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D E V O T E D TO T H E I N T E R E S T S OF T O L L A N D C O U N T Y . VOL. I. ROCKVILLE, CT., THURSDAY, OCT. 20, 1864. 1 0 . 3& . G EO . 13. SM IT 1 [ ,M . IX Homceopathjc Physician, S X J I^ a -E O lS r - KOCKVILLE, CONN. Office one ddor tioi'tli of Kockviile Hotel. Olficc Ikiui kS to 9 A. M. 12 t<i *2 P. M. ♦1 tj» *■' l*•^^ ' C R ^ A _ W , Hair Dressing jhkI Perfuiimry Establish-lueiit, under Koeiiey's Hotel, E t o * o : E S . “V "X 3 ! .X j :E J - Returniiii; tliiiiiks for past favors, the j)roi)rk‘t<)r :iuuouHi-es liis det^^rminatioii to keejt up liis cstabllsliiueut to its present reputation of lieing tlie liCST in Tolland Count\‘, and second to none in the State. All kinds of Cosmetics, I'erfunieries, and Restoratives on liaud. Try uiy !->»<( Siiam- }I008. l'.itt H. A. CLIFFORD. i'-Ufford'’g Jlxchms^'e, - - - Rockville. ■\GEXr FOR M.ITHEWSOS & GRAY'S CELEBRAED Thompsonville Ale. The Trade supplied. Iyl3 Pure Wines and Liquors. G. & R. PATZOLD, PRACTICAL WA TCHMAK E R S AND J ’E 'W E iO E R S - Aad Dealers in Watches, Clocks, Jewelry, Pocket Cutlery, \''iolin ^'trin<rs, »fcc. WflRXET STREET - NEAR THE RAILROAD DEPOT. S. VV. J<iHJNk^)N,. Manufacturer and Dealer in IBOOTS & SHOES J ROCKVILLE, CONN. Keeps constantly on hand, and is receiv-iiisi almost every week, a well selected Kt<K;k o f ■ B O O T S A N D S H O E S of the best maimfactnre that cau be found. Huch as GENT’S Fine Calf Boots. LADIES’ Calf, Goat and Lasting Balmo rtds and Congress Boots. MISSES and CHILDREN’S Leather ;tad Lasting Boots and Shoes ofthe various ityles. A.lso, for sale with the above, Sole Leath IM-, Pegs, NailR,Tliread, Brushes and Blacking. and such other articles usually found iu a Shoe Store. 2 S. W. JOHNSON. WM. BUTLER, MANUFACTURER AND DEALER IN St o v e s , iron. Tin and Japan Ware, Sinks, Bird Cages, Lead Pipe, Spoons, <‘tc. etc. He would call particular attention to his pr<*sent stock of S 'Z r O T T l E S S , (.VMnprising the ^lodel Cook, Union Cook, Leader, IS.ty St:ite, Harp, and American Hot Air Gas Burning Cooking Stoves. AT HIS OLD STAND, ROCKVILLE, CONN. Tin Roofs put on, Eave Troughs and Conductors put up, and Job Work done at short notice. Kockvillis Aug. 4, 1864. 2Stf . MRS. CRABTREE Has jus t received her New Fall Styles o^ Straw, Felt and Beaver J O C K E Y H A T S , Mourning Bonnets, Feathers, and everything necessary to complete a first class Millinery and Dress Making Establishment. Wagner’s Block, 36tf Village Street,. Rockville., F. WILSON, ----DKALEl l IN ---- Drugs and MedicineS; Roclctillc, Conn. Liibin’s Perfumery, Dr. Langworthy’s Lever-Hiuge. ScU-Adjustin» Trusses,Dr S S Fitch's Supporters, Dr Cutter’s Chest Expanders anu Shoulder 13rac..s. A full supply of Patent Medicines, Stationery, Choice Teas, Coffee and Spices. Tooth and Hair Brushes; Kerosene Oil and Fluid; Pure Liquors for Meilicinal purposes; Kendall’s Thermometers, perfectly reliable. Confectionery; Boss’ Writing Fluid, and all other articles usually found in a first class Drug Store. P r i ces as low as the times will admit. ¥M. H. COGSWELL, Has in store the largest stock of Drugs Medicines and Chemicals in Tolland County AND Sponges, Brushes, Perfumery, »Sic. J S L E :E 5 .C > S D E 3 2 a -E 3 OR C O A L O IL . ^ 3 N T X > Physicians’ Prescriptions cnrefnlly com pounded and orders answered with care and desjmtch. Farniej|S and Phv^icians from the country will find our stock of medicines complete, warranted genuine, and of the best quality. Park Street, opposite the Hotel, ROCKVILLE' CONN. A. W. TRACY, Importer and dealer in Wtiol, Dye Stuffs, Flocks, Shoddy, &c, &c., at WHOLESALE AND RETAIL, Orcutt’s New Building H O C K V IE L E , C O N N . P O S T OFFICE. Open at 7 a . m ., until 12 m. Open at 1 r . m., until 8 r . m. Bringon yourletters. Load each way. A. W. TRACY, P. M. E L L IN G TO N M A R B LE YARD T h k B o a r d o f S c h o o l Vi s tToRS for Vernon would respectfully submit the following as their Annual Report of the condition of the schools iu town. The enumeration of scholars between the ages of four and si.xtecn, made according to law in the month of January last, amounted to ten hundred and twenty. The interest of the school fund, received this year, is one dollar and twenty cents per «rhi>]^ir, amountiug to one thousand two hundred and twenty four dollars, which was distributed to the v,arious districts as the law directs. The town school ta.x amounted to four handi*ed and fifty nine dollars, which was distributed to the various districts, according to the number of scholars. The variety of text books used in the schools, has been sadly deranged. Many books have found their way into the schools without the knowledge or consent of the visitors. Doubtless text books have been changed by teachers on accomit of their own prejudices for. or against certain books. Other changes have occurred by reason of book agents offering inducements to teachers, thus multiplying text books to a disadvantage. Tlie committee propose to try and improve the matter of text books and vigilantly guard against unauthorized introductions in future. the East School District, Rockville, the schools have enjoyed uninterrupted JAMES L. CULVER, Suceessor to H. C. Griswold, dealer in and MauufacturiT of Maibie, Granite and Free Stone Monuments, Marble Mantles,Tops, &c. All orders promptly executed. Elington, Ct. Tlie Hartford Daily Courant, and Connecticut Courant, (Weekly.) The largest Circulation in the State. PUULISIIED BV O A Y & C E A B K , At 365 Main st., Hartford, Ct. advance t e r .ms. Daily Courant, . !?>6.00 per annum. Weekly Courant, . 2.00 “ “ “ (in bundles,) 1..50 “ ” I^ T h - ? Courant is the largest and best news and family paper in the State. We ask oar friends to aid iu eitending ijs ciF cula.tiou. Jl t^' pr^gp'erifi’’, with very little ol^angeof teachers. Mr. Tamer still presides iu the Jbigh-er department, assisted during the year by Miss Dewey ; during the winter as seeottd assistant, a part of the term by Miss Mary McLean, and the balance of the term by Miss E. J . Scott. There is no particular We feel, however, that it deserves the reputation of a progressive school, and a school that is accomplishing a gi eat amount of good. The 2d Intermediate Department was taught three-fourths of the year by Miss E. C. Scott, who has the^iappy faculty of infusing a great deal of life and energy into her pupils. The discipline of the school was thorough, yet easy, and not enforced by a great amount of corporal punishment. The balance of the year is being filled up by Mrs. Dart, who is a new comer, with good prospects of sifccess. JK The 1st Int<irme(lfate Department Las been taught during the year by Miss Emma McLean. This lady manifests her usual gentleness t-nd decision in the school-room, the pupils are thoroughly instructed and disciplined, and seem very hapjiy. Tne 2d Primary Grade has been taught during the year by Miss James, whose euc-cess as a juvenile teacher is mairfeed. Her untiring efforts to advance her pupils are worthy of the commendatiosi of the Visitors. The 1st Primary Department, taught during the yenr by Miss Florence Chapman, is in excellent con 'liti(‘n. The scholars are betwe( n four and six years of age and re- ! main but a short time under this teacher, yet there is proof of manifest skill iu teach-ijyr and managing very "young cliiltlreu. Much more might be said in favor of all the diflerent departments, and just criticisms, too, might bo made. But, on the whole, we are satisfied and pleased with these schools. I t should be borne in mind that the work done in the Brick School House is done at a great disadvantage for i want of room. In this building, seat-room is provided for three hundred pupils, yet four hundred and ninety five being enumerated in the district, have the right to claim seats and instruction of the district. Over three hundred and sixty are crowded into the crillerent dejjartments, and the effect upon the schools iS' very ilijurious. The health and comfort ofthe sch(dars is interfered with, the correct grading of the schools is broken up and entirely lost sight of, in the attempt to fin^ places for the (ihUdren. The question is. not, “ where ought these pupils to bo placed?’’ but •‘where c«?i they be placed?” We sincerely Uojje that for the comfort of the scholars and for the cause of education!, these evils may have a speedy remedy in the providing of suitable school room. In saying this much in regard to the deficiency of school room in the East District, the committee isjiot unmindful .of t*!f“ largt) interesL niiTtiifested in schools in various ways. No people make appropriations more cheerkilly or pay them more promptly than the members of the East District. During the past year, the district, beside all other re(;eipts, have, by a tax on the property, paid into the treasury twenty-one hundred and .eighty dcdlars. In the West District. Rockville, the efforts in educational interests have been crowned with more than ordinary success. Mr. Loomis taught the higher department during the winter term, whose labors proved very satisfactory and profitable. Miss Armstrong, the long tried and faithful servant of that district, taught the higher department during the summer terra. This school is in a progressive condition The Intermediate Department W'as timght during the winter by Miss Armstrong, and in the summer by Miss Bissell, and it has been ttoroughly and wisely managed. Their exhibition of scholarship is fully equal to other scholars of their grade. Tlfe Primary Department was taught duj ring the winter by Miss Bissell, and during the summer by Miss Hibbard. The latter young lady is a new teacher. We welcome her to our teachers’ corps. I f her futnre success is as manifest as her commence" ment is fiatt'^riug, wo pi edict for her a use-ftil fieia of labor. ^ ^ ______________ , ^Much that has been said of the want of suitable school room in the East District* is also true iu the West. The population of the district is fust increasing, and more school room w'ill soon be imperatively demanded. The property tax in this district amounts to five hundred and twenty four dollars. .s. G. KiSLEi’. October 1st, 1864. SCHOOL VISITOR'S R EPORT. Taken together, the schools in this part of the town, six in number, fWive, on an av- <!!rage, been fair, and worthy of respect- While they have not attained to that standard at which we would ever aim and strive to reach, yet they have not been without their valuable use and profit. While this is true of the schools in general, there are, however, a few that deserve honorable mention. The winter school in the southwest district taught by Miss Emma Dobson was a model school. Such progress in study, such system, such method, such perfect order, I have rarely witnessed in any school, even where eveiything was favorable for a gooil school, which, in this case was very far from it. The winter school in the northeast district, taughli by Mr. Ladd, of Tolland, may justly bo jiut in tlie same class ; both of which schools slmwed the teachers to be well versed in the art of teaching. The summer school in the southeast district, tauglit by Miss Ellen Clark, and the center by Miss Louise Chamberlin, were schools of a high order, distuiguishi d for their thoroughness and accuracy in teaching. AVe can, however, speak approvingly of all^ the teachers emph>yed in our schools during the past year. Good progress has been made iu nil the schools. There has been, evidently, an earnest endeavor on the pfu t of each one to perform the high and important duties of a teacher, faithfully and acceptabh'. There has been ni> one who has fa'.led to succeed, agreeably to our earnest wishes and expectations. Few teachers have been employed in our schools during the past year, only ope continuing two terms in the same school; and we would, here make a few suggestions in tegard ta the employing of teaehers. Too great caxe-cannot be used in tbis respect. I t sometimes happens that the first candidate that presents himself or herself, is employed, without due enquiry aa io his or her qualifications. In another case, wages is the principal thing. A cheap teacher is desired. And often, ia such cases, a cheap teacher is had. Sometimes we are satisfied with a candidate so far &s his literary a t tainments «*rp conoern?^, but he may b# coarse and vulgar in his language or manners. This ought not so to be. A teacher should aim to elevate the pupils in every re spe ct ; be devotional, kind, trusting, loving, neat and tidy, mindful of others feelings, gentle and respectful, choice and correct in the use of language; in fine, be to-them a mode^ of good language, of good manners, and of polite and gentlemanly con(£uct. And this matter should be looked to by the committee. We would urge more attention and care in the employment of teachers. I t is truly surprising to witness the indifference there often is in this, matter. In the construction of a valuable machine, the best mechanics are selected,^ while a bungler gets no employment; but often, the teacher of the common school^, who is to mould and shape the destiny ot immortal minds, is employed with but little-inquiry into hifr or her competency. Another important matter which is often overlooked' in the employment of teachers-is the talent of government. A good schooE cannofbe taught unless ik teacher possesses this indispensable qualfication. Clos©- inquiry should be m*de on this point. Ou r schools often would be excellent sdwolS^ were there not a want of this highly im-portaiifc requisite. We plead that only those teachers be employed, who, being: well educated, ^jossesa sound coinAoni sense, decision and energy, blended with kind an i virtuous qualities. Only those-who give high promise of success. I f a a ‘extra teacher is employed, let that teacher be retaiaed. Don’t be afraid to pay for to-obtain good teachers. They are the cheapest. Those teachers who possess a good, character, sound judgment, decision and; energy, sound learning, and have true politeness, w'hich, as one has said, “ is kindness of heart, kindly expressed,” are a. treasure; are worth seeking for ; are worth, more than they cost. There are many obstacles which our schools have to contend with, that have-fallen under my notice during the past year or two. And I should notice first the unpardonable apathy and want of interest o( parents, a» seen in their not visiting our,- schools and keeping a watchful eye over them. In some ot our districts there are, indeed, a few parents and friends who visit the schools and encourage boih teacher and pupil by their presence,, but in some o5 them, very seldom is a visit made except by the School Visitor or Committee. Our teachers very jusfly complain of a want of cti-operation on the part of parents. The children are often poorly supplied witk books. They arwiiot punctual or regular in their attendance. Insubordination and want of application are too common. Now these, with various other evils, can be remedied and only be removed by the coriibin-ed efforts of both parents and teachers . And the difficulties attending the complete success of our schools are owing more to. that want of interest on the part of parents^ and guardians, which leads them to neglect visiting the schools and providing, in everynjj^ proper way for their encouragement anA prosperity, and to promote a right spirit., and arouse a right feeling on the part of pupils, than to any other cause. I f parents, vk’ould visit the schools at least twice dar-. ing each term, the influence of these Tisits would tell in a short time, iii the greater prosperity of our schools. Let all do th ir wlude duty faithfnliV, and our common schools, wliici to-day are the hope and glory of our own loved New England, will more nearly fulfill the great and noble objects for which they were established and h,ave been maintained.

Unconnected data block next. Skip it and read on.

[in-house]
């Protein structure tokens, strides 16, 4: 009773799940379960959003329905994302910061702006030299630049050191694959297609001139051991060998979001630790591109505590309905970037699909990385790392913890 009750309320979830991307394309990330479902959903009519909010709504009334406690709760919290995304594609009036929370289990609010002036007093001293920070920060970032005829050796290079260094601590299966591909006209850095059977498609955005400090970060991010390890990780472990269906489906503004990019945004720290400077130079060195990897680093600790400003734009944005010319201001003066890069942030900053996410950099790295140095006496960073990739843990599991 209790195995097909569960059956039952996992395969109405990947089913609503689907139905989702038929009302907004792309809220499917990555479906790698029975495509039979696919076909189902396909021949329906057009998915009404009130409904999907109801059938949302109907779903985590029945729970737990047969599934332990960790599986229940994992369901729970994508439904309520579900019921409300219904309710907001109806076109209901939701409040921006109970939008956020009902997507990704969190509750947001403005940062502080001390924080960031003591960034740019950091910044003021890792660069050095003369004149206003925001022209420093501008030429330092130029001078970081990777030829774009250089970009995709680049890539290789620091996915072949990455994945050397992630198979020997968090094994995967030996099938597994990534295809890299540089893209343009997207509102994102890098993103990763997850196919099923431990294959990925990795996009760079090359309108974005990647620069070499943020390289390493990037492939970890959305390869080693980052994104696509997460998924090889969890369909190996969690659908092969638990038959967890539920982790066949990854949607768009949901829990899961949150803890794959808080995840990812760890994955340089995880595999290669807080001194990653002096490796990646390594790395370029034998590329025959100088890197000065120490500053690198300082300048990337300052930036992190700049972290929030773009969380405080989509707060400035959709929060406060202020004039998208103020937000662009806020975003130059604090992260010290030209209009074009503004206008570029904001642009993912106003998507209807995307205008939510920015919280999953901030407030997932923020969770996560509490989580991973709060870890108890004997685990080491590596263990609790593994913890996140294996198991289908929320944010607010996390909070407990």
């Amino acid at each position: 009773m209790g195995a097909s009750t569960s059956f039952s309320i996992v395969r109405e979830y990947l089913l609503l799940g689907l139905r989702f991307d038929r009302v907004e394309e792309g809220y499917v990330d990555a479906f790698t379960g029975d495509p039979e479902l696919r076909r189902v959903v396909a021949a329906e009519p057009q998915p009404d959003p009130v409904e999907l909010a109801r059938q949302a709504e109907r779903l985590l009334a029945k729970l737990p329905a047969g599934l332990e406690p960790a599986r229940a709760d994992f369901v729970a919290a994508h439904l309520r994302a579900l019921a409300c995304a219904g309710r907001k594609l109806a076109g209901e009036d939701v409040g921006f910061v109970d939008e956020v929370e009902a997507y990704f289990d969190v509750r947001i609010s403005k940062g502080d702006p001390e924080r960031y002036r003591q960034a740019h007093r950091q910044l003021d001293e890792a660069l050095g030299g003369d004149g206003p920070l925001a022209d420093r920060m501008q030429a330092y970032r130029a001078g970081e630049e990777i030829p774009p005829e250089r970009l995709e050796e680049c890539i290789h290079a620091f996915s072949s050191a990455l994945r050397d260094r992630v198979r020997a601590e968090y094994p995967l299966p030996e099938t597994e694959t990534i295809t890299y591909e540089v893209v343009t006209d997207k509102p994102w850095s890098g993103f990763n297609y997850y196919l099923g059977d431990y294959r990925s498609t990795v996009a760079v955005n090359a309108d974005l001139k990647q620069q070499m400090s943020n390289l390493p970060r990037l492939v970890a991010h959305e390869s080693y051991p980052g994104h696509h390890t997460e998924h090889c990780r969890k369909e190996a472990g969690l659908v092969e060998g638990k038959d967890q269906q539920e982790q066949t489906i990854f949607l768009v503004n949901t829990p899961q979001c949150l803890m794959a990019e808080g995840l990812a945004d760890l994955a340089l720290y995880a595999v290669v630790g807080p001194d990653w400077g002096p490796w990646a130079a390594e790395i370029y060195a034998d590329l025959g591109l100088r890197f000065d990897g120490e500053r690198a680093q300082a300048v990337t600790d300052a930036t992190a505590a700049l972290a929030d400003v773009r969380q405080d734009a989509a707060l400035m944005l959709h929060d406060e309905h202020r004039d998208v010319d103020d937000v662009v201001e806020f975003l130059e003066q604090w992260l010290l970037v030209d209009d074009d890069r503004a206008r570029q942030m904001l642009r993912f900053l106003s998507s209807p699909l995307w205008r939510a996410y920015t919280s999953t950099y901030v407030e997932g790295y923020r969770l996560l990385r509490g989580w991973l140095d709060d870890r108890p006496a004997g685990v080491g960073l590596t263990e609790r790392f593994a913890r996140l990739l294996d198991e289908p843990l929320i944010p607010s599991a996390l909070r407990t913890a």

|Title||Tolland County herald, 1864-10-20|
|Subject||Rockville (Conn.) -- Newspapers; Vernon (Conn.) -- Newspapers|
|Description||Frequency: Weekly; Publication dates: Began in 1864; Notes: "Devoted to the interests of Tolland County."|
|Collection||Newspapers of Connecticut|
|Source - Location||Connecticut State Library microfilm, AN104.T6 H67|
|Relation-Is Part Of||Series title: Miscellaneous Tolland County newspapers|
|Publisher||C. Bissell, ed,|
|Rights||Digital Image © Connecticut State Library. All rights reserved. Images may be used for personal research or non-profit educational uses without prior permission. For permission to publish or exhibit, see Reproduction and Publication of State Library Collections, http://ctstatelibrary.org/reproduction-publication/|
|File name||; vern_hera_18641020.pdf|
|CONTENTdm file name||3671.cpd|
D E V O T E D TO T H E I N T E R E S T S OF T O L L A N D C O U N T Y .
VOL. I. ROCKVILLE, CT., THURSDAY, OCT. 20, 1864. 1 0 . 3& .
G EO . 13. SM IT 1 [ ,M . IX
S X J I^ a -E O lS r -
Office one ddor tioi'tli of Kockviile Hotel.
Olficc Ikiui kS to 9 A. M. 12 t»<( Siiam-
H. A. CLIFFORD.
i'-Ufford'’g Jlxchms^'e, - - - Rockville.
M.ITHEWSOS & GRAY'S CELEBRAED
The Trade supplied.
Iyl3 Pure Wines and Liquors.
G. & R. PATZOLD,
WA TCHMAK E R S
J ’E 'W E iO E R S -
Aad Dealers in Watches, Clocks, Jewelry,
Pocket Cutlery, \''iolin ^'trin
|CONTENTdm file name||3667.pdfpage|